social delta

Consulting and support for social enterprise in Canada

Tag: knowledge

Six Steps to become a Knowledge Brokering Social Enterprise

Does your organization identify as one of the following?

  1. A Centre of Excellence,
  2. A knowledge hub,
  3. A network of practice,
  4. A think tank.

In today’s world, managing information is one of the biggest challenges. Great ideas, proven practices, academic research and innovative social ideas come from diverse sources. When good people have their heads down and are doing good work, silos naturally develop; sharing knowledge between the brains of the most progressive from all sectors has become a job in itself.

The problem is that nobody wants to pay for it.

Actually, that is not entirely true. Any rational person wants to see great ideas being shared. Groups like Ashoka, MaRS, or those offering collective workspace all know that when you mix ideas from different actors in different sectors you often get something new, and frequently something truly remarkable. Governments, large foundations and generous philanthropists in the last 15 years appear to like to invest in starting these “convening” activities and organizations.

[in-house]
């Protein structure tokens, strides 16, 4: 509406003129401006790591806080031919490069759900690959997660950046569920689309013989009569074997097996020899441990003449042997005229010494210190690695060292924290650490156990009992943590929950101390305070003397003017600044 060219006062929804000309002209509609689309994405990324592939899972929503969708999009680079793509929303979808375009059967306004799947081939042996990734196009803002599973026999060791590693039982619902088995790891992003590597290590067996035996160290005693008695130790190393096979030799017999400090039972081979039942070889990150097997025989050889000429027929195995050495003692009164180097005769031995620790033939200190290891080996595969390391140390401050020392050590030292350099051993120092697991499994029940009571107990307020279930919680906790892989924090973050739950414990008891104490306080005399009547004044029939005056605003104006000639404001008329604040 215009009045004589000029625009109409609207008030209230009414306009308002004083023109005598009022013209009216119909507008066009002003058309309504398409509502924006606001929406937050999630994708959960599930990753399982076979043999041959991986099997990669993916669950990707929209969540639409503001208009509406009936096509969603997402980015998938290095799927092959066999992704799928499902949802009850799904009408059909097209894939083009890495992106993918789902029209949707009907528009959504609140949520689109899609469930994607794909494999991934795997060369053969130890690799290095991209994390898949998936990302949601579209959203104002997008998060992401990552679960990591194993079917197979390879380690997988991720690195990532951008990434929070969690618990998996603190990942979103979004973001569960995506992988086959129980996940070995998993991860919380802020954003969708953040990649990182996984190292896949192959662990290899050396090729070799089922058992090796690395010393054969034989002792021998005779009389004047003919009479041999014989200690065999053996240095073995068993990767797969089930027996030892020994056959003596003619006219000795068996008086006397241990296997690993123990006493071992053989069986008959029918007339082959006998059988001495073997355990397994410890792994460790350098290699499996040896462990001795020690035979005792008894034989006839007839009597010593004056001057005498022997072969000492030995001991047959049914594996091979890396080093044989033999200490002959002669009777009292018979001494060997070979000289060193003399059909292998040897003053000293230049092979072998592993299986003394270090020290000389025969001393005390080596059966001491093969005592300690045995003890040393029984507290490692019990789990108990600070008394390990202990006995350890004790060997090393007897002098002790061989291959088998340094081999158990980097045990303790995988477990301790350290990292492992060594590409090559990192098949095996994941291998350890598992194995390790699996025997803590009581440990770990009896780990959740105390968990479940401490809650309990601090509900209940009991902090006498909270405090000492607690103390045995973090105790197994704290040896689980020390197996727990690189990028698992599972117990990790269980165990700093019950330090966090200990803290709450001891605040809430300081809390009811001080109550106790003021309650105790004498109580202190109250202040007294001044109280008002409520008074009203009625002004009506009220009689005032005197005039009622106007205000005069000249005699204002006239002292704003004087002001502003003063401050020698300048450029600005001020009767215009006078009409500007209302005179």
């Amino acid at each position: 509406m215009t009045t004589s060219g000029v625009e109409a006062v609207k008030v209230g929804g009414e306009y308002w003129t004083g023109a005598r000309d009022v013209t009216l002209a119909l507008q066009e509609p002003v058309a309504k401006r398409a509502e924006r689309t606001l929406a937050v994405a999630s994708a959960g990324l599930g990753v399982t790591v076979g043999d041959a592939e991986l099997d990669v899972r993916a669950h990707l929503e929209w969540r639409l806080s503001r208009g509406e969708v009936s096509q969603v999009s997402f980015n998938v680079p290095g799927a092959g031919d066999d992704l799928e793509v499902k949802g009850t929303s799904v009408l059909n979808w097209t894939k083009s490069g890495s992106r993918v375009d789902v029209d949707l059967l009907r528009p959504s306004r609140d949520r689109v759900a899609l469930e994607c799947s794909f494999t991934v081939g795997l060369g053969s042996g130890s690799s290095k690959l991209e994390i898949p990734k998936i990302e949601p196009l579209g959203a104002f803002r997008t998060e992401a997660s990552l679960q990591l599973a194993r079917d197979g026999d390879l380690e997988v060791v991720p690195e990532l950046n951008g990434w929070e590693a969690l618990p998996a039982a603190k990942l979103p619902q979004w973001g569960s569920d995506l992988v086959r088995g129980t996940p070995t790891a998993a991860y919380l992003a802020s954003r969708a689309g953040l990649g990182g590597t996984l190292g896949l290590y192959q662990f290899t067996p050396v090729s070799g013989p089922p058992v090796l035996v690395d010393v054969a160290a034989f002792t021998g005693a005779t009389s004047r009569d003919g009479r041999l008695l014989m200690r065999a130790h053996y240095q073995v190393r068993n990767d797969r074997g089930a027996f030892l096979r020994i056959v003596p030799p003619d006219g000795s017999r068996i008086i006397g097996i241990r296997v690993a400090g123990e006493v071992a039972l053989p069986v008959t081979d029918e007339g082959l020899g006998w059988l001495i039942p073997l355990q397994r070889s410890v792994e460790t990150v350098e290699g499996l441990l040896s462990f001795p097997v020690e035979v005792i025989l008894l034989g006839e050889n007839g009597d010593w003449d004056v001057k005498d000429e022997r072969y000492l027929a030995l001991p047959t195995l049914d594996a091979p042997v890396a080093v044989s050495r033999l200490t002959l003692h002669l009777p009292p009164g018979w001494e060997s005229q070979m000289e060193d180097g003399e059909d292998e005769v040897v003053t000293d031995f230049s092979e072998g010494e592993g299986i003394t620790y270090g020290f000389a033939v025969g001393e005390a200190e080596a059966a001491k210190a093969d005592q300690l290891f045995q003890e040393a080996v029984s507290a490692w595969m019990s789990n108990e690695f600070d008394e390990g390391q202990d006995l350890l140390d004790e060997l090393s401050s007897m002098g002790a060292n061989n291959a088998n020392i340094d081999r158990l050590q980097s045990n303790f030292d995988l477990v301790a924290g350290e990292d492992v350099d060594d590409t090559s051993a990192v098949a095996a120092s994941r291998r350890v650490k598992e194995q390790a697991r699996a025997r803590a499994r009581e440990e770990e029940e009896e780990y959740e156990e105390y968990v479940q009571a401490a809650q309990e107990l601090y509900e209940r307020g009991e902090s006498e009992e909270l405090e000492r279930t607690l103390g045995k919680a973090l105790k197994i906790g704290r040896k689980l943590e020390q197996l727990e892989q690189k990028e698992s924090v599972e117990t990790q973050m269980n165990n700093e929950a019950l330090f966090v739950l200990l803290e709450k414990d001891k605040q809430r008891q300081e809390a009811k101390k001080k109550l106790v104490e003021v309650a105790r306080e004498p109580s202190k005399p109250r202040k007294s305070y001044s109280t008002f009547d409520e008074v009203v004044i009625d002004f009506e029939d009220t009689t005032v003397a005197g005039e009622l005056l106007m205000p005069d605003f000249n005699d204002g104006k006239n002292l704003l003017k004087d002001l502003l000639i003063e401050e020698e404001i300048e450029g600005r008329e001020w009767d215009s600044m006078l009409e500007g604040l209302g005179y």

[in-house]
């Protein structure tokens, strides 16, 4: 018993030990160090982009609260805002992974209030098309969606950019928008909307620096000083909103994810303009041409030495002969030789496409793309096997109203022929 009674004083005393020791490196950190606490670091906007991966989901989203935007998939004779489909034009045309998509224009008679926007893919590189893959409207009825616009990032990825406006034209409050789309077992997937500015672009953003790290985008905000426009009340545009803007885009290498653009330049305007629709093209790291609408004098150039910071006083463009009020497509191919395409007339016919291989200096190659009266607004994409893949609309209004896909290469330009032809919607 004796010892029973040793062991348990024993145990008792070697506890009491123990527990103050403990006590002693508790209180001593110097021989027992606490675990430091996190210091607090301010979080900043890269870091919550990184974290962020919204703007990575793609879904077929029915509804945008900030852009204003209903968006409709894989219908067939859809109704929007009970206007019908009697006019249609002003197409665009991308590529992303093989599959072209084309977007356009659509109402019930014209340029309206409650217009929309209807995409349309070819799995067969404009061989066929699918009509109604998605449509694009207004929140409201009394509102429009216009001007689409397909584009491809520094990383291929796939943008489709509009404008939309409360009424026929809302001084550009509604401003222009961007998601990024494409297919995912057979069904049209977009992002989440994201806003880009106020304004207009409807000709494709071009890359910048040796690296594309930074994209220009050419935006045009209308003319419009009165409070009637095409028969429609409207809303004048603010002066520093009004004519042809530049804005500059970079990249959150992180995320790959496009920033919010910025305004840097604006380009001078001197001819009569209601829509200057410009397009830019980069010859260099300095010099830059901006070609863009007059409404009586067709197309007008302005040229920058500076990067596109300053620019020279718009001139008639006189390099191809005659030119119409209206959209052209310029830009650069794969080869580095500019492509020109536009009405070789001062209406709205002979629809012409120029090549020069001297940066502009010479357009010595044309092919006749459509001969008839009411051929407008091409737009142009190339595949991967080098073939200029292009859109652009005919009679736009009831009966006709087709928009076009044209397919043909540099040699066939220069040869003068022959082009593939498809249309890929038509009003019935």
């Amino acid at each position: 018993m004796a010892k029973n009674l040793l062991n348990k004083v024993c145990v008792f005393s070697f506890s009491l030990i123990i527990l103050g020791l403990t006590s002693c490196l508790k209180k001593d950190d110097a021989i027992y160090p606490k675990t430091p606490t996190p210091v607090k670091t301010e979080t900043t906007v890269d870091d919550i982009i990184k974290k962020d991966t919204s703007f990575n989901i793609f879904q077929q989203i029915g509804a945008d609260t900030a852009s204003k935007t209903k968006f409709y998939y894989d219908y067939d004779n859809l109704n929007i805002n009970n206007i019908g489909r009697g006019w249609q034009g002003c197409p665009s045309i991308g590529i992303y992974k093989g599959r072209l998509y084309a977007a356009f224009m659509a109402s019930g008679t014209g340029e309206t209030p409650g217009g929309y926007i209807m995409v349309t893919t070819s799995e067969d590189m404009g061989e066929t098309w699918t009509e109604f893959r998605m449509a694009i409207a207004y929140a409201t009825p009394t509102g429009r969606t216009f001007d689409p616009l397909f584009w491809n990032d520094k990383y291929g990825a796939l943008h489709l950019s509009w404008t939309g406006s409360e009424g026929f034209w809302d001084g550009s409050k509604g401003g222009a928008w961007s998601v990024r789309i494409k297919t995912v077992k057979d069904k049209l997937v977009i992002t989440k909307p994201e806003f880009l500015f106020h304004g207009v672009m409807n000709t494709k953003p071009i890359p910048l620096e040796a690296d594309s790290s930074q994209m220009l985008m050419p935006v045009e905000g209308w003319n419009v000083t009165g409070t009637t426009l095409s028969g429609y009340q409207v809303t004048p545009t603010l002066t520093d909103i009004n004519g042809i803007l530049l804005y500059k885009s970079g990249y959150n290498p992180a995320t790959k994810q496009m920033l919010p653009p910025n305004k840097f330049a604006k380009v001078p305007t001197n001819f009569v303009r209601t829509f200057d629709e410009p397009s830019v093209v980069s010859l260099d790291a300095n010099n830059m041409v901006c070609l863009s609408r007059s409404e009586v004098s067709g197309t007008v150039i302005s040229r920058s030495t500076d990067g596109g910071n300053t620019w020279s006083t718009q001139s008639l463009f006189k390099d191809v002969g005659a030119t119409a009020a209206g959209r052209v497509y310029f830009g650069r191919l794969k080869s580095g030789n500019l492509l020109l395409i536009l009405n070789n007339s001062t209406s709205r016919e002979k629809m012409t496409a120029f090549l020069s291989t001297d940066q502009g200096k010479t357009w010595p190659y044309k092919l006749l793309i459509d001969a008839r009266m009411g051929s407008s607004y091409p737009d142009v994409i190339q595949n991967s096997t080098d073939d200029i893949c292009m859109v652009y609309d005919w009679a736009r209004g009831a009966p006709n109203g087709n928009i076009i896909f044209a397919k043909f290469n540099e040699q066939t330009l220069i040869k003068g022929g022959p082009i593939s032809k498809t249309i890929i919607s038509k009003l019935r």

However, if you are in the business of knowledge brokering, you are likely facing funding challenges after an initial 3-5 years in operation. (maybe 10 if you have a generous benefactor, or if you are housed at a university) There appears to be an expectation that once the infrastructure is built with the initial funding, then the knowledge sharing organization should have a sufficiently robust history, experience and brand to be able to generate revenues to sustain its staff and operations.

The problem is that financial sustainability is actually elusive.

Invariably, at the end of the funded start-up honeymoon is when I get a call. In the last two years or so, I’ve worked with several of these organizations. They each have exceptional staff committed to convening the best ideas and practices to address vital social issues: environment, child welfare, voluntarism, the threat of invasive species, human rights. Each has approached me wanting to sell their knowledge to those who need it most…the network of practitioners in their respective fields.

The problem is that practitioners can’t pay for it.